into place before the creation of the world, was 
finally fulfilled. The centerpiece of God's rescue 
mission was complete.  
   The death of Jesus is the ultimate 
expression of love, and it's available to anyone who 
will agree to be rescued. To some, the thought 
that a sacrificial death was necessary is 
offensive; to others, it's everything. Paul made this 
message of the cross the essence of his preaching 
because it's the only means of our salvation. Jesus' 
death removed everything that stood between us and 
God so we can have perfect fellowship with him 
through faith. [NIV Once A Day Bible] 

   The cross was the goal of Jesus from the 
very beginning. His birth was so there would be 
His death. The incarnation was for our 
atonement. He was born to die so that we might live. 
And when He had accomplished the purpose He had 
come to fulfill, He summed it up with a single 
word: finished. 
   In the original Greek, it was a common 
word. Jesus probably used it after He finished a 
project that He and Joseph might have been working 
on together in the carpentry shop. Jesus might 
have turned to Joseph and said, Finished. Now 
lets go have lunch. It is finished. Mission 
accomplished. It is done. It is made an end of. 
   So what was finished? Finished and 
completed were the horrendous sufferings of Christ. 
Never again would He experience pain at the hand 
of wicked men. Never again would He have to 
bear the sins of the world. Never again would He, 
even for a moment, be forsaken of God. That was 
completed. That was taken care of. 
   Also finished was Satans stronghold on 
humanity. Jesus came to deal a decisive blow against 
the devil and his demons at the cross of 
Calvary. Hebrews 2:14 says, That through death He 
might destroy him who had the power of death, that 
is the devil This means that you no longer 
have to be under the power of sin. Because of 
Jesus accomplishment at the cross, finished was 
the stronghold of Satan on humanity.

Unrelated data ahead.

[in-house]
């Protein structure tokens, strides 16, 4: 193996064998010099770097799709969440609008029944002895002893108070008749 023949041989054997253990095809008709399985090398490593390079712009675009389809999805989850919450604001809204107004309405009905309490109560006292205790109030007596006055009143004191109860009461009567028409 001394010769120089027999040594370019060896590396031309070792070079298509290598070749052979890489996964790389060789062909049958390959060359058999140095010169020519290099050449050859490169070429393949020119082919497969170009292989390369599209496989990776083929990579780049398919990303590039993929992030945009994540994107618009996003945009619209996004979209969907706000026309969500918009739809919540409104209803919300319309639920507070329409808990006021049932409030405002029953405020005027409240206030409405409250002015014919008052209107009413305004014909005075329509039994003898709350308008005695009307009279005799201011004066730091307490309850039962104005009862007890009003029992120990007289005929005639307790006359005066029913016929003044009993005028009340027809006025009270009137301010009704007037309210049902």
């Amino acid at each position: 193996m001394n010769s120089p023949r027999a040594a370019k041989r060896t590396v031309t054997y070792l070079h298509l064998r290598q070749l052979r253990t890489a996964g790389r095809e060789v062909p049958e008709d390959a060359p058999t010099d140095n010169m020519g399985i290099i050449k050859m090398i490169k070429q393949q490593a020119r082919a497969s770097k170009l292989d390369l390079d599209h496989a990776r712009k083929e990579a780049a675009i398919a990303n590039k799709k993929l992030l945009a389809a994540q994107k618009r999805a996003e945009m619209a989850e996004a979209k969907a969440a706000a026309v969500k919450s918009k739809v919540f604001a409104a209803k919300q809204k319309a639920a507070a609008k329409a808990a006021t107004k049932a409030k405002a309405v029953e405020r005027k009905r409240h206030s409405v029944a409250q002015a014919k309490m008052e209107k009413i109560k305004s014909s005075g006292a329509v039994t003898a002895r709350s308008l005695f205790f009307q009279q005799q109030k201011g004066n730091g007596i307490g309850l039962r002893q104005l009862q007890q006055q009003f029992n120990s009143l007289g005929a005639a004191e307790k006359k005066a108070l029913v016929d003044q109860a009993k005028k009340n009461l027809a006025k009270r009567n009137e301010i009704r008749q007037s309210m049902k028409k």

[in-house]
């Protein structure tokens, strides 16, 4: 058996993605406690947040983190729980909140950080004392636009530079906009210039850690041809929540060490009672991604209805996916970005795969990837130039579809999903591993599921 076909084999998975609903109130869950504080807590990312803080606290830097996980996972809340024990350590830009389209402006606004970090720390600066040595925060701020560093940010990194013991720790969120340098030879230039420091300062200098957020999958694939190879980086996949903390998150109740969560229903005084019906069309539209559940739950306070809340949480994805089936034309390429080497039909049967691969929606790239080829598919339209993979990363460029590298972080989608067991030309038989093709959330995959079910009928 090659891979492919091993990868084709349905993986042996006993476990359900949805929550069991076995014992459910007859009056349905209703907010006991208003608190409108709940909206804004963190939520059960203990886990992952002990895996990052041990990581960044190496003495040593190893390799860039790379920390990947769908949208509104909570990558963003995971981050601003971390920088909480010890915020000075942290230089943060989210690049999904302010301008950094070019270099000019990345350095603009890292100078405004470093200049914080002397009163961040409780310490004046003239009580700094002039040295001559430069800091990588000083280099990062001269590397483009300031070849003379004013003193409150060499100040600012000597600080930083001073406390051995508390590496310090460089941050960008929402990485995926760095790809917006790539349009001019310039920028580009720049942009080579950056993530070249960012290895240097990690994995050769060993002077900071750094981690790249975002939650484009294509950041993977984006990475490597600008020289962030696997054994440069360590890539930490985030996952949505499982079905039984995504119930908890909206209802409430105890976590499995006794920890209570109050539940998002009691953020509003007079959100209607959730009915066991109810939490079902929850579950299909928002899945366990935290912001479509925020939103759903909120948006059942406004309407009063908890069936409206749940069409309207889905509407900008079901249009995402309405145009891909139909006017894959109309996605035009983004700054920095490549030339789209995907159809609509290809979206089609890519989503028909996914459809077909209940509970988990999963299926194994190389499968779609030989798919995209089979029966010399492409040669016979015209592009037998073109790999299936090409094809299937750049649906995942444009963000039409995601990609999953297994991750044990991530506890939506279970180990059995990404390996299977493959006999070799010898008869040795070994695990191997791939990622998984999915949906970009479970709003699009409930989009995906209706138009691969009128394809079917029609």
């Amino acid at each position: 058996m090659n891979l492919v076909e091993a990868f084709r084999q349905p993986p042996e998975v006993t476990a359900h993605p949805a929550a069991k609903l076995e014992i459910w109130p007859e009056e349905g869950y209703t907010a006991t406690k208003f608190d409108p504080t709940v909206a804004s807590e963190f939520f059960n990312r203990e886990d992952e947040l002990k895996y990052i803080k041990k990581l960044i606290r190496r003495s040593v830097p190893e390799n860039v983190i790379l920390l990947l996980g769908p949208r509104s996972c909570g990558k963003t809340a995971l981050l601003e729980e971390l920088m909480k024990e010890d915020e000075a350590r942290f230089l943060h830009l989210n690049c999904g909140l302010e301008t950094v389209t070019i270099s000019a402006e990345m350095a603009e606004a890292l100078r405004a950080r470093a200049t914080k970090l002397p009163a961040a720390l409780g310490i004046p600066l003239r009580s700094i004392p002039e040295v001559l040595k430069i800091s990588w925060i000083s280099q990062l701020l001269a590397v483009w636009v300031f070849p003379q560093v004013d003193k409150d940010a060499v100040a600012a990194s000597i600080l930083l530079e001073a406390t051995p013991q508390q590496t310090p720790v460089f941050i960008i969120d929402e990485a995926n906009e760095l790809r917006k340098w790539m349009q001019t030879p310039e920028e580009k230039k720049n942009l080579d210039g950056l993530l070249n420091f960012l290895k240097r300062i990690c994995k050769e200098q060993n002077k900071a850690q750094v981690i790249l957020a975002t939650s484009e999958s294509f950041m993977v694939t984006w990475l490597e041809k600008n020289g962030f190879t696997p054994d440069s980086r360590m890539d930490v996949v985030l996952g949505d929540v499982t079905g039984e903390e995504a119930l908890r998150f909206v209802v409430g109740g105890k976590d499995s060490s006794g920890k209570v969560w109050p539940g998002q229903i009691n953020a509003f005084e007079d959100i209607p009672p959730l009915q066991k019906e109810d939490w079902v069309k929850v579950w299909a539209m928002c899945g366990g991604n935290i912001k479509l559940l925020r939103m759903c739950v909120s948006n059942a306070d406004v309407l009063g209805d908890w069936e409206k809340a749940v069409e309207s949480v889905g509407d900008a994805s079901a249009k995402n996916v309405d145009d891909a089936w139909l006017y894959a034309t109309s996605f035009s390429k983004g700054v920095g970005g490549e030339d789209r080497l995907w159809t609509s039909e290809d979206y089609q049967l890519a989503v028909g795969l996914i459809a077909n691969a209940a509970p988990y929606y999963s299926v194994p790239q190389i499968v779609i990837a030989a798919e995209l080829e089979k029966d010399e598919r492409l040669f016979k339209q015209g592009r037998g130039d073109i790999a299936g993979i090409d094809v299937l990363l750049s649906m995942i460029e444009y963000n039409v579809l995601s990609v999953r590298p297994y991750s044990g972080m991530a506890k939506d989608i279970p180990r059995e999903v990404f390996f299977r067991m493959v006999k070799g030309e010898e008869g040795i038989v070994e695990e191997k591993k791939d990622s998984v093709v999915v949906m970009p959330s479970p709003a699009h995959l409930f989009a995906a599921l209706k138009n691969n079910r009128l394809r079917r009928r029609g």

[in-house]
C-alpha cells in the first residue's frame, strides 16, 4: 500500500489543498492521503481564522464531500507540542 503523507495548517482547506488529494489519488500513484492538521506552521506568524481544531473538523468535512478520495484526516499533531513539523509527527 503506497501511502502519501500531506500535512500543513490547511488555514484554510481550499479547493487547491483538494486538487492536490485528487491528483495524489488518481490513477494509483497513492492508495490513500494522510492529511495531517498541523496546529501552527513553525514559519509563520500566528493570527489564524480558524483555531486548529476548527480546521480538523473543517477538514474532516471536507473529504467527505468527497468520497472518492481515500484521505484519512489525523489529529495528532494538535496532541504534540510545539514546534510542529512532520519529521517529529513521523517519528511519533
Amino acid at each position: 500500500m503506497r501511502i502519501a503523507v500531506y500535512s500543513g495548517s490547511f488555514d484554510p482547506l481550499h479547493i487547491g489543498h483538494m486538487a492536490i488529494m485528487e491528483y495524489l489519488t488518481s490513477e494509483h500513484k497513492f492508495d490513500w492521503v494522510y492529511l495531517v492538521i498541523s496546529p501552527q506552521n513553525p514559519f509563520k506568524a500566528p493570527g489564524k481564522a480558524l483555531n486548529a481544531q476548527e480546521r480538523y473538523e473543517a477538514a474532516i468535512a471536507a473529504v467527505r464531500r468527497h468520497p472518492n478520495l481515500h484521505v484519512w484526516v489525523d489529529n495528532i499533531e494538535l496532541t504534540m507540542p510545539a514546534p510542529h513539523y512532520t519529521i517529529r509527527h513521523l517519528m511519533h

And lastly, finished was our salvation. 
It is completed. It is done. All of our sins 
were transferred to Jesus when He hung on the 
cross. His righteousness was transferred to our 
   So Jesus cried out the words, It is 
finished! It was Gods deliberate and 
well-thought-out plan. It is finished - so rejoice! [By Greg 
Laurie from Harvest Ministries; 


Luke 23:46 (KJV) And when Jesus had cried 
with a loud voice, he said, FATHER, INTO THY 
HANDS I COMMEND MY SPIRIT: and having said thus, 
he gave up the ghost. 

Jesus died with a prayer on his lips. 
"Father, into your hands I commit my spirit." That is 
Ps 31:5 with one word added - Father. That 
verse was the prayer every Jewish mother taught 
her child to say last thing at night. Just as we 
were taught, maybe, to say, "This night I lay me 
down to sleep," so the Jewish mother taught her 
child to say, before the threatening dark came 
down, "Into thy hands I commit my spirit."  Jesus 
made it even more lovely for he began it with the 
word Father. Even on a cross Jesus died like a 
child falling asleep in his father's arms. 
[Barclay Commentary] 

The words are from yet another psalm, Ps. 
31:5, and were used in Israel as an evening 
prayer. The psalm is a beautiful expression of 
unshakable confidence. It reminds us that, although 
Christ accepted death as the Fathers will, His 
suffering in no way threatened the loving bond of 
trust that existed between them. [Victor Bible 
Background Commentary re Mar.15:34] 


More Than Wonderful by Sandi Patti & 
Larnelle Harris: 


The Last Words Of Christ On The Cross From 
Charles Spurgeon's Writings: